We went to the Technicians workshop and I was impressed by the way Mr Cham had looked after the Operating and Service manuals that he had been given. In the workshop was the Geuder Vitron 2020 machine and a Biovision A/B Scan but there was no B probe and the triaxial wire for the A scan was in 3 pieces. I brought the A scan probe back to attempt a repair. I doubt that we will be able to get hold of a B scan probe.

Mr Cham has been on a full training course for Ophthalmic technicians in Nigeria and very kindly provided me with a training video. There were no decent tools within the workshop and so I am hopeful that the tools that I took over will be useful. Accessing spare parts was also a problem. He said that he had fitted lamps with the filament incorrectly oriented as the ones he needed were not available locally.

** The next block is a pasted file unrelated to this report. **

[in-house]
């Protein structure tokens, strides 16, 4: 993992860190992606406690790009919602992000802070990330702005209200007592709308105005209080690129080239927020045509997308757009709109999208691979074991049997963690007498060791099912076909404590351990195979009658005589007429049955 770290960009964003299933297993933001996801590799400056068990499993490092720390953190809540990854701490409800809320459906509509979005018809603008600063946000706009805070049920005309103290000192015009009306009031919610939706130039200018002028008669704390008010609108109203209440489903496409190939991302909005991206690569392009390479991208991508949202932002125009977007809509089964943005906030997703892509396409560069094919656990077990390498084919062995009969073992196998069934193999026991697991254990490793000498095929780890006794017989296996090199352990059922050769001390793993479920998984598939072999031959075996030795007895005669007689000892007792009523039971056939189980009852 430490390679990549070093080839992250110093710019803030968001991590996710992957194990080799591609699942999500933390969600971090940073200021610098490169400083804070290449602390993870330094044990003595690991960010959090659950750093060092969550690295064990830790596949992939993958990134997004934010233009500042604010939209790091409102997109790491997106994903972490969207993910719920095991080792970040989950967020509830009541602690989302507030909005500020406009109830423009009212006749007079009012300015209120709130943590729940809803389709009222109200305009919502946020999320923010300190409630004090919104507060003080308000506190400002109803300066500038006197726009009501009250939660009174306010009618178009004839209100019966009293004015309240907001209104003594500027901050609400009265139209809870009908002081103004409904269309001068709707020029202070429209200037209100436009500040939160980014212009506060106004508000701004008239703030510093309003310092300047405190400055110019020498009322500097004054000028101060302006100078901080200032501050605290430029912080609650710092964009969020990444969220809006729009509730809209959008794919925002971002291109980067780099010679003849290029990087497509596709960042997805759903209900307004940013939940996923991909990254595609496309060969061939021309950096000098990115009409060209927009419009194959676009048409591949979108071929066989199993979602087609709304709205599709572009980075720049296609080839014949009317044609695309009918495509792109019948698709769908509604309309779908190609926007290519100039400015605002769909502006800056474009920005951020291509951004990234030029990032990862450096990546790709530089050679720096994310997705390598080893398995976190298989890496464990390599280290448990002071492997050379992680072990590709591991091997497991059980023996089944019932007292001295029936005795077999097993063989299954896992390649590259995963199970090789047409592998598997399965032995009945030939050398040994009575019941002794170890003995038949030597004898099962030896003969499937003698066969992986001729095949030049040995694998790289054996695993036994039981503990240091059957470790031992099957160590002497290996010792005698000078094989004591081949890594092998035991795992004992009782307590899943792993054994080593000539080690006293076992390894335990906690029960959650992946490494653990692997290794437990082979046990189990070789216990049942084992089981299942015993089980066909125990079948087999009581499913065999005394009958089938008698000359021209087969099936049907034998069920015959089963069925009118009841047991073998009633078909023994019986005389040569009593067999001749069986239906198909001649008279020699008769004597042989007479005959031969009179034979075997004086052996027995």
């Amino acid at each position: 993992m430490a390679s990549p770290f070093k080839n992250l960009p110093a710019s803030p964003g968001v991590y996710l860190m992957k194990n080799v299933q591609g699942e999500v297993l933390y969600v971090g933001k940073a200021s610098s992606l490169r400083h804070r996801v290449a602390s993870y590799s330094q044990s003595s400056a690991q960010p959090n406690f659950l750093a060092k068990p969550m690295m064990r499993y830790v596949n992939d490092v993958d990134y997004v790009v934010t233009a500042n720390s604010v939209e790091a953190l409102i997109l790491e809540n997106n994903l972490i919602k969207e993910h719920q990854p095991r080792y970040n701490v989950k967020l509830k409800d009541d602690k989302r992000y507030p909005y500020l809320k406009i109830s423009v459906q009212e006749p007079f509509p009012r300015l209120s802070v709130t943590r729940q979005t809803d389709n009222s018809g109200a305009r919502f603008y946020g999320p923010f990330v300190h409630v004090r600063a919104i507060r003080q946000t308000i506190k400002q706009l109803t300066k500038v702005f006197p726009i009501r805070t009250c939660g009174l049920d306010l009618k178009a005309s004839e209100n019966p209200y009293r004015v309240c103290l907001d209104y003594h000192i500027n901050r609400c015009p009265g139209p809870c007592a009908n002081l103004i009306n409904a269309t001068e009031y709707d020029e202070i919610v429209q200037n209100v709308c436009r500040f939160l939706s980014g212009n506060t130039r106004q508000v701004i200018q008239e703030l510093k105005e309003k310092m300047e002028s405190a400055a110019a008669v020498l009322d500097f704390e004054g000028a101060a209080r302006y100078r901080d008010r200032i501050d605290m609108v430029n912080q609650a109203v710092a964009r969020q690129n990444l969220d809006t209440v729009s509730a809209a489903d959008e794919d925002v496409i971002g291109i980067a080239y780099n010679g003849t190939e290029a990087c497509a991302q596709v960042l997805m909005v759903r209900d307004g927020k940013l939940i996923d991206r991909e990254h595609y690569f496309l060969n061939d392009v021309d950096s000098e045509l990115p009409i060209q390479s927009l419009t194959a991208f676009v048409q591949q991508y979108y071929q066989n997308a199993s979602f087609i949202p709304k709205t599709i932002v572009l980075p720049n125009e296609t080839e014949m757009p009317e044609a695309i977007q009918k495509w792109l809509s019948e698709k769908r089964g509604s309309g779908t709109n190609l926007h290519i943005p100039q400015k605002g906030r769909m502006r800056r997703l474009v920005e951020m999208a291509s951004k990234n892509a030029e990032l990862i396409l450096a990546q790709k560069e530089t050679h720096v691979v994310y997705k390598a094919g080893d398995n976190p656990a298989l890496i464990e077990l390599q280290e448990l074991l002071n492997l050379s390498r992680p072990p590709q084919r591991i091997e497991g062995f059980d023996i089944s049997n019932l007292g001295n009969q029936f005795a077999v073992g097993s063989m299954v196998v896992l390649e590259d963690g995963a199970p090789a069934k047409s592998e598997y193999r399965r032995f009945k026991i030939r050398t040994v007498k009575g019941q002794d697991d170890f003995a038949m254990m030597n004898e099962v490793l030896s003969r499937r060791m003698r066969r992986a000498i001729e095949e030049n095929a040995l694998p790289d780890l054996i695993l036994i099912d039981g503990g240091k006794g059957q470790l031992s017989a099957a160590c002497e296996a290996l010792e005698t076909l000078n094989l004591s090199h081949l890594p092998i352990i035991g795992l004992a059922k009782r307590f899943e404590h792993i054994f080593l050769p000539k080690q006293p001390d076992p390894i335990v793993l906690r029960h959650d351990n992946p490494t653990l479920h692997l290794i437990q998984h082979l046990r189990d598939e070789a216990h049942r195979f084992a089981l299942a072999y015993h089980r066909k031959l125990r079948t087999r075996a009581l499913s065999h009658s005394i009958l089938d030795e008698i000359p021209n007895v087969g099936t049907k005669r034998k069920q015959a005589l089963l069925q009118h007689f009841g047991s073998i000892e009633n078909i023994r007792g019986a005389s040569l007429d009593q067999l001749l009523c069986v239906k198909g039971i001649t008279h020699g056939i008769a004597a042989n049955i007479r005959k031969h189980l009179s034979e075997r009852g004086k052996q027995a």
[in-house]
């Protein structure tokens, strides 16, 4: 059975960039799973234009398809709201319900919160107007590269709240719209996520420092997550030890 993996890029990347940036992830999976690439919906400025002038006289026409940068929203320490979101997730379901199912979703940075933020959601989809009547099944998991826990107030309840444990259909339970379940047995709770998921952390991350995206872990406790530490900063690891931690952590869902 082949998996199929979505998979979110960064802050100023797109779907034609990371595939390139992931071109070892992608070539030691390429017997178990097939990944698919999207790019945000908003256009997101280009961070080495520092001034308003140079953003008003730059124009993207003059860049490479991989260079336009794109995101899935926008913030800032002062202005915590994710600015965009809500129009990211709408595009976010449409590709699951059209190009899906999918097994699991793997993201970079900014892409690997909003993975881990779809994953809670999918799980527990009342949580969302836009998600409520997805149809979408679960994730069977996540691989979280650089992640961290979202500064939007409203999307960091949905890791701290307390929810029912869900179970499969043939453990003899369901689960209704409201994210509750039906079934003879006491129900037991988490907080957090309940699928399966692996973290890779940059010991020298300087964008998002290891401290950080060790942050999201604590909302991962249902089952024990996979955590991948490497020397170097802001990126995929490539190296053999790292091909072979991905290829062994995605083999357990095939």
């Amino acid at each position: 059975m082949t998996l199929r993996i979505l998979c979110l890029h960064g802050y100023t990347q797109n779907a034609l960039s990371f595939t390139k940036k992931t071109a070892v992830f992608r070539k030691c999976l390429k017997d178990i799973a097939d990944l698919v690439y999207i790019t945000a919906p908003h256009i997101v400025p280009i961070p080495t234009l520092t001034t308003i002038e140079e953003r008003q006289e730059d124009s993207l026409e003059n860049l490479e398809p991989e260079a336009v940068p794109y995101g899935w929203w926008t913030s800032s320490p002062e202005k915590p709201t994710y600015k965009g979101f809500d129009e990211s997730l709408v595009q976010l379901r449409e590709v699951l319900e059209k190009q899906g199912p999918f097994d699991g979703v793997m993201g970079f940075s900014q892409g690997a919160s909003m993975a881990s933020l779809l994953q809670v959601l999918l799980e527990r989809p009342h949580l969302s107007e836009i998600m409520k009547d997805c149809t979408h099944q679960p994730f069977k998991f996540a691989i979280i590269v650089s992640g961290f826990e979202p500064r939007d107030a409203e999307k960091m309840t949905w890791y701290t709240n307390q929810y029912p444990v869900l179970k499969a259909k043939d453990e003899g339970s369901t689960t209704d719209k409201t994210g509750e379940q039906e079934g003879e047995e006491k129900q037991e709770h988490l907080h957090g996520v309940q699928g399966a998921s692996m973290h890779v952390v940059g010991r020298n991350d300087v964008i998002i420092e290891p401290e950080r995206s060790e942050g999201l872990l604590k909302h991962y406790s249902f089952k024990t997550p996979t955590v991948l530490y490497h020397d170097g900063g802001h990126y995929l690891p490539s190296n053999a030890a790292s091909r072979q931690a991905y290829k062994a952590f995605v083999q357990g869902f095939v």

On Monday evening we went to a fund raising event in a hall adjacent to Serrekunda Football stadium. They had hired a Chora player, of world renown, called Jaliba Kuyateh and we all had fun dancing. It was the custom to give a small donation during each song, asking another to donate on your behalf was thought to bestow even greater good luck. We met an English gentleman who had had his cataract successfully removed by Nnennaya a few months earlier.

Tuesday 1st December

Much of  Tuesday morning was spent in the Optometry workshop looking at a machine for cutting lenses for glasses. A rather old machine was blowing fuses and appeared to have multiple faults (some service induced). They had a newer machine that was working well and an unused machine from China with no manual. They also asked me to look at a water bath used for tinting that had clearly had its day.